In London, as in all of the UK, cars drive on the left.
Public transport is often a faster way than driving to get around London.
The Congestion Charge is in effect on streets in central London during certain times.
All drivers and passengers must wear seat belts.
Car seats are required for children.
London is a tough city to drive a car in, particularly at peak times. London has a well-developed public transport system, which is often the quickest way to get around.
Charges for driving in London
Congestion Charge applies to most vehicles driving into central London between 7am and 6pm Monday to Friday and noon to 6pm on Saturdays, Sundays and bank holidays.
The Ultra Low Emission Zone (ULEZ) covers all areas within the North and South Circular roads. The North Circular (A406) and South Circular (A205) roads themselves are not in the zone. ULEZ operates 24 hours a day every day of the year, except on Christmas Day. Most vehicles need to meet certain emissions standards to drive in the ULEZ, or drivers must pay a daily charge.
The Low Emission Zone (LEZ) covers most of Greater London. The most polluting diesel vehicles, including coaches, minibuses and lorries, must meet certain emissions standards or pay to drive in this area. Cars and motorcycles are not affected by the LEZ.
Essential London driving rules
Make sure you are fully aware of the rules of the road before you drive in London. In the UK, cars drive on the left. The Highway Code is available from most bookshops.
All drivers and passengers must wear seatbelts where fitted. Car seats or appropriate restraints are required for children. Motorcyclists must wear a helmet.
See the Department for Transport website for full details of the legal requirements for drivers.
Driving licences and insurance in the UK
Check whether you can use your non-UK driving licence during your trip on the official UK government website.
Make sure you are adequately insured to drive in the UK if your vehicle is insured outside the country.
Motorbikes and scooters in London
If you're planning to ride a motorcycle or scooter in London, be aware that many roads are narrow, busy and congested.
BikeSafe is an initiative run by the police for both new and experienced riders. Police motorcyclists teach riders safety and skills specific to the streets of London. The courses are suitable for locals, motorbike or scooter-riding tourists and students, as well as corporate clients.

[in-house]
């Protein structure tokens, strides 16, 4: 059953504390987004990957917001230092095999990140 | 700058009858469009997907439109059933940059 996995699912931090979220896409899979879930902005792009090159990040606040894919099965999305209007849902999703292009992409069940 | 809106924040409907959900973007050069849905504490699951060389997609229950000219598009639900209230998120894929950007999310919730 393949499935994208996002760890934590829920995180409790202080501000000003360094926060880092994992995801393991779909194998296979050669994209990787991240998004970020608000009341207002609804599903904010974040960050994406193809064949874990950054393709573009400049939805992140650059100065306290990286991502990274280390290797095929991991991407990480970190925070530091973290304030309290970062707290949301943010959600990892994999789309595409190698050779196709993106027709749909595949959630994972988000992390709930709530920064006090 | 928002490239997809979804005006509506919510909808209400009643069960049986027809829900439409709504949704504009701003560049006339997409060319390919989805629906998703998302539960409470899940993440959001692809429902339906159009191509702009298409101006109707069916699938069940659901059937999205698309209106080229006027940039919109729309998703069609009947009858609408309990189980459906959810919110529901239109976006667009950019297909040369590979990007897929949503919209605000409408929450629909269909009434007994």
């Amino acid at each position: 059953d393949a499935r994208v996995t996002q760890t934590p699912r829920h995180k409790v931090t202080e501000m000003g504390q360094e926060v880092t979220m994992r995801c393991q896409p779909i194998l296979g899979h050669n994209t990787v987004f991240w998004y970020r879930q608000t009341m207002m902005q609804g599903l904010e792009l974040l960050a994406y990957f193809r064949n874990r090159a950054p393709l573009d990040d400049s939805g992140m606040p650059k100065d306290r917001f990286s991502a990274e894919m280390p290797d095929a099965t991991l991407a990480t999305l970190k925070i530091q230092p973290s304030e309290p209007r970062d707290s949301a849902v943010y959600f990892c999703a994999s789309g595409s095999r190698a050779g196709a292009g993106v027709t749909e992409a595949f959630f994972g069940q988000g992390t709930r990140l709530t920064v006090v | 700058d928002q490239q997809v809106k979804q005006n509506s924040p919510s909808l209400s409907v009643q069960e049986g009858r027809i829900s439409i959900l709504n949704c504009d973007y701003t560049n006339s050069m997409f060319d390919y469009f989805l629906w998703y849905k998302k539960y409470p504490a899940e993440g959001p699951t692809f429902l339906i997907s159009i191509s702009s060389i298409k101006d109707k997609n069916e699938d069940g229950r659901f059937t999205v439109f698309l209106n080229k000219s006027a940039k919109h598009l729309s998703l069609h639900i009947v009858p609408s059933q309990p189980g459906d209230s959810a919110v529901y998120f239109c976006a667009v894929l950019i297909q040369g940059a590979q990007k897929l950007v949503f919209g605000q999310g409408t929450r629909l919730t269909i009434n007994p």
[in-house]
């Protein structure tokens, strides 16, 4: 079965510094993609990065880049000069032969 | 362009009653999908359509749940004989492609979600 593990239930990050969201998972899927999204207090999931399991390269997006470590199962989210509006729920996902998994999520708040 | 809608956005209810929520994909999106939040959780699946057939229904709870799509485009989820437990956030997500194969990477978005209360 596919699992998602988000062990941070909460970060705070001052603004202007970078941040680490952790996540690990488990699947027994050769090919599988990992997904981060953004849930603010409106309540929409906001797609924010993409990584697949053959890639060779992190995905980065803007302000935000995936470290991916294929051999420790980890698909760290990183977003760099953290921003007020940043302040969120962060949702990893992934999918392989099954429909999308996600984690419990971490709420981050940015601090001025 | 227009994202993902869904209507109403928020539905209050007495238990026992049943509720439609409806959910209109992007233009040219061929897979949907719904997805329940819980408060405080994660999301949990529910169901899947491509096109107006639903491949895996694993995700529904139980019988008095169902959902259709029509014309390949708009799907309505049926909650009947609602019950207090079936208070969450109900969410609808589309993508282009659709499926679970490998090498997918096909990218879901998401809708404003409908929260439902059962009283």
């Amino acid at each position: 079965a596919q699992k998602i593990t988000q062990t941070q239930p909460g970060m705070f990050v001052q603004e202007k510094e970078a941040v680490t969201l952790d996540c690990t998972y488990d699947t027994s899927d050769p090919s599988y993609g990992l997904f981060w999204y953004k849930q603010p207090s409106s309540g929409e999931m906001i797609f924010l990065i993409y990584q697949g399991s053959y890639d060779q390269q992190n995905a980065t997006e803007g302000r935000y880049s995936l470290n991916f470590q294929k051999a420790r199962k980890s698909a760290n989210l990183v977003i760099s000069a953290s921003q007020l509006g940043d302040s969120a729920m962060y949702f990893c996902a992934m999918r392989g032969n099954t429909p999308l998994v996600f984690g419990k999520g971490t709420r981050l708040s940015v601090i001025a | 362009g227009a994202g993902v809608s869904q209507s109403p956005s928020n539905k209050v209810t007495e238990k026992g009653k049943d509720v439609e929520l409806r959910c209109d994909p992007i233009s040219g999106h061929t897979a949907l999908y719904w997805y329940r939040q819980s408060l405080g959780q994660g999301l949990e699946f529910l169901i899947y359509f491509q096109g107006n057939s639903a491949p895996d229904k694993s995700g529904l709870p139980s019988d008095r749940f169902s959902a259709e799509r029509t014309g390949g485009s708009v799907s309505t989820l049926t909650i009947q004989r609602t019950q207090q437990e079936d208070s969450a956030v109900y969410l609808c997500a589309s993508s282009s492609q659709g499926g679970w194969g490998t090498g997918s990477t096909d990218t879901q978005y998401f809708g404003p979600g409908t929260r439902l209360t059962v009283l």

London maps and traffic updates
Find your way around London with online mapping apps and printed guides, such as London A-Z, which is available in most bookshops.
Get London live traffic updates on the Highways England’s website, which provides up-to-the-minute traffic news so drivers can avoid accidents and congested roads.
Car parks in London
Parking in London can be difficult because space is limited. Various car parking companies operate car parks throughout London. NCP (National Car Parks) run about 100 car parks in London, including at airports.
Car hire in London
Car hire companies have offices at London's main points of arrival, including airports and major train stations, and cars can be booked in advance.
Accessible driving and car hire in London
Disabled Motoring UK is a charity that supports disabled drivers and Blue Badge holders. Read the website for advice and information about driving in London with a disability.
How to get to London by car and motorcycle
London is easy to reach using the UK's motorway network. The M1, M3, M4, M11, M20, M25 and M40 motorways are in or near London, and the capital has a multitude of major A-roads. All of London's motorways intersect with the M25 orbital motorway. London's airports are also well connected by road.
You can also bring a car or motorcycle into the UK via Eurotunnel or ferry.
Find out more traveller information about getting to and around London.